Australian chief medical officer Jim Bishop said on Saturday cases of A/H1N1 flu have been "fairly mild" in Australia compared with cases seen in countries such as the United States and Mexico.
"It is a spectrum of disease which we've mainly seen the mild end," he told reporters in Canberra.
Victorian health authorities confirmed earlier in the day that the state's ninth case of the A/H1N1 virus -- a 15-year-old boy in Melbourne's northern suburb - taking the national total to 14.
Bishop said A/H1N1 flu seems to be hitting younger people, as well as pregnant women and people who are prone to respiratory illnesses.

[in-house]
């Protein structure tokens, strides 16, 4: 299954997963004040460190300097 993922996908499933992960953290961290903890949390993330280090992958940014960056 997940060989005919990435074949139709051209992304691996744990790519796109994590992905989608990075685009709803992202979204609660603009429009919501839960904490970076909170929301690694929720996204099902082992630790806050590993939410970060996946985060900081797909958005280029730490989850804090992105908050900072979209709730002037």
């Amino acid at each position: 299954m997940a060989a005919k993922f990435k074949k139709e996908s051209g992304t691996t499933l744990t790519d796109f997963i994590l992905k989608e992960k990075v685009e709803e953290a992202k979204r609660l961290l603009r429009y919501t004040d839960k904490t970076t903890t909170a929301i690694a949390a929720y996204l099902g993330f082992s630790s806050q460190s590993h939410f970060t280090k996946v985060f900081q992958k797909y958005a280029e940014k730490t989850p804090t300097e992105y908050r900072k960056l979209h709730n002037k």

Unlike the severity of cases seen overseas, the Australian cases have tended to last three to four days "and people aren't particularly ill with it," he said.
"But the overseas information would be there's both a mild end and a nasty end and the nasty end relates to certain types of people which are at certain types of risk."
Bishop said because Australian authorities had successfully delayed the virus spreading in the country, they have been able to learn a lot about it since the first cases were reported in Mexico.
With latest case, Victorian authorities were trying to determine whether students at the same school as the Melburnian boy had been exposed to the virus.
(Xinhua News Agency May 23, 2009)